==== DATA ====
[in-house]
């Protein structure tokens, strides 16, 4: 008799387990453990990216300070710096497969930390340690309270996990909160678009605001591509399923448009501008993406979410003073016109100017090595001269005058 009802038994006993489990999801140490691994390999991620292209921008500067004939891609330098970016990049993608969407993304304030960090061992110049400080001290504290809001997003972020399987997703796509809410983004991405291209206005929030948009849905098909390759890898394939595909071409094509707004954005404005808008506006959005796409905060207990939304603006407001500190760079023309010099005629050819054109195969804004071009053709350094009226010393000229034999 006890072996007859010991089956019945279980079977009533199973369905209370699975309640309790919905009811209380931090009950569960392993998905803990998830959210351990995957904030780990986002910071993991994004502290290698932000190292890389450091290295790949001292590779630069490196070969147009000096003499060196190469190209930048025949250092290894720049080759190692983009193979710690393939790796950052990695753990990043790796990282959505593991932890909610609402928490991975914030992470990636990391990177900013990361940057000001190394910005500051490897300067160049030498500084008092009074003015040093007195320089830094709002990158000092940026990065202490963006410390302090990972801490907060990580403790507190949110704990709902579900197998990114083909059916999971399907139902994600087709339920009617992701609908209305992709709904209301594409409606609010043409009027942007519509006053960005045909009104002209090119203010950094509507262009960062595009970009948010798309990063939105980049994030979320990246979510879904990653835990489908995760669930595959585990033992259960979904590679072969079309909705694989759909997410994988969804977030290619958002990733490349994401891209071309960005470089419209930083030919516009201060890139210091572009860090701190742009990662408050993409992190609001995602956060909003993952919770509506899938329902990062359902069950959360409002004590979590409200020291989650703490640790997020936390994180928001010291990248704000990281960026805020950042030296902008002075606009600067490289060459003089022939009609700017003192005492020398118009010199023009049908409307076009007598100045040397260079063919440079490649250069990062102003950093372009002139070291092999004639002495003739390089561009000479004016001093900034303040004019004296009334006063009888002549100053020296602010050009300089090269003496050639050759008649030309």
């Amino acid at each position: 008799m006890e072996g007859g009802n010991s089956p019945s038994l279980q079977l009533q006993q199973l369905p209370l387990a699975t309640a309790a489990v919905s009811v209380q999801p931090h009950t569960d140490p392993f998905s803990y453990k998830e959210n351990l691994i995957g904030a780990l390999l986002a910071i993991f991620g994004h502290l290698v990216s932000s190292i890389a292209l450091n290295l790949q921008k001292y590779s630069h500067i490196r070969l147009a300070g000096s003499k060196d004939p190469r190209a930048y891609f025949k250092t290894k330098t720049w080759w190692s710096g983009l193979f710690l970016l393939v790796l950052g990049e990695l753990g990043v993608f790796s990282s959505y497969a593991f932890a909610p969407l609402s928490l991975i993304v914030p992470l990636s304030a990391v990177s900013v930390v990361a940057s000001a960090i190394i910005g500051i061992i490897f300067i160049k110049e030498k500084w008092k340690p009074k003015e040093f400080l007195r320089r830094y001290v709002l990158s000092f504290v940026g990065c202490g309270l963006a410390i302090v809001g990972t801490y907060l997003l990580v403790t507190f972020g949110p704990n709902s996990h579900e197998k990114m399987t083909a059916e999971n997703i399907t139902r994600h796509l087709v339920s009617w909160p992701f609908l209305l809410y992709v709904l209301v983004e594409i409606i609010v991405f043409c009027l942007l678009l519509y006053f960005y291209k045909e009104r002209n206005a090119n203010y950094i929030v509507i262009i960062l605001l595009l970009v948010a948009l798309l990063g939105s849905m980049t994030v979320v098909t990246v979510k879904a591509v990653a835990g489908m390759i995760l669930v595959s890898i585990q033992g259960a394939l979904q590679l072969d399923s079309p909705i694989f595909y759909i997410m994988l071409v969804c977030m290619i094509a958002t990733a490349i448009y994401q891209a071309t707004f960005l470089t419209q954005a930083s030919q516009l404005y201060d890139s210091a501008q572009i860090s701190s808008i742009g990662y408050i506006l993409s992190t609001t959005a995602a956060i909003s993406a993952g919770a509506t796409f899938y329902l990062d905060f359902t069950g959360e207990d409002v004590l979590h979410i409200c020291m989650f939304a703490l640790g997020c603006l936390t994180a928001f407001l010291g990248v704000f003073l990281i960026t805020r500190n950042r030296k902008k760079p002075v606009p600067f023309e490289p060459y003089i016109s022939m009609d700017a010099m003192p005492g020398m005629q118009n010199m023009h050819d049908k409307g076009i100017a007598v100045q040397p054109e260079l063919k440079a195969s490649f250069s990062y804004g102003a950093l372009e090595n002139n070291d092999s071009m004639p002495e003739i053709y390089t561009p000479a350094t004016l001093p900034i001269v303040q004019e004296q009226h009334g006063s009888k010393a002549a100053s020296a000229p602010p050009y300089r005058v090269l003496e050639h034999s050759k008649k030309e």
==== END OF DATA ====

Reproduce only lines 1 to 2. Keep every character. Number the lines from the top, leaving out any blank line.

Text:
[in-house]
């Protein structure tokens, strides 16, 4: 008799387990453990990216300070710096497969930390340690309270996990909160678009605001591509399923448009501008993406979410003073016109100017090595001269005058 009802038994006993489990999801140490691994390999991620292209921008500067004939891609330098970016990049993608969407993304304030960090061992110049400080001290504290809001997003972020399987997703796509809410983004991405291209206005929030948009849905098909390759890898394939595909071409094509707004954005404005808008506006959005796409905060207990939304603006407001500190760079023309010099005629050819054109195969804004071009053709350094009226010393000229034999 006890072996007859010991089956019945279980079977009533199973369905209370699975309640309790919905009811209380931090009950569960392993998905803990998830959210351990995957904030780990986002910071993991994004502290290698932000190292890389450091290295790949001292590779630069490196070969147009000096003499060196190469190209930048025949250092290894720049080759190692983009193979710690393939790796950052990695753990990043790796990282959505593991932890909610609402928490991975914030992470990636990391990177900013990361940057000001190394910005500051490897300067160049030498500084008092009074003015040093007195320089830094709002990158000092940026990065202490963006410390302090990972801490907060990580403790507190949110704990709902579900197998990114083909059916999971399907139902994600087709339920009617992701609908209305992709709904209301594409409606609010043409009027942007519509006053960005045909009104002209090119203010950094509507262009960062595009970009948010798309990063939105980049994030979320990246979510879904990653835990489908995760669930595959585990033992259960979904590679072969079309909705694989759909997410994988969804977030290619958002990733490349994401891209071309960005470089419209930083030919516009201060890139210091572009860090701190742009990662408050993409992190609001995602956060909003993952919770509506899938329902990062359902069950959360409002004590979590409200020291989650703490640790997020936390994180928001010291990248704000990281960026805020950042030296902008002075606009600067490289060459003089022939009609700017003192005492020398118009010199023009049908409307076009007598100045040397260079063919440079490649250069990062102003950093372009002139070291092999004639002495003739390089561009000479004016001093900034303040004019004296009334006063009888002549100053020296602010050009300089090269003496050639050759008649030309």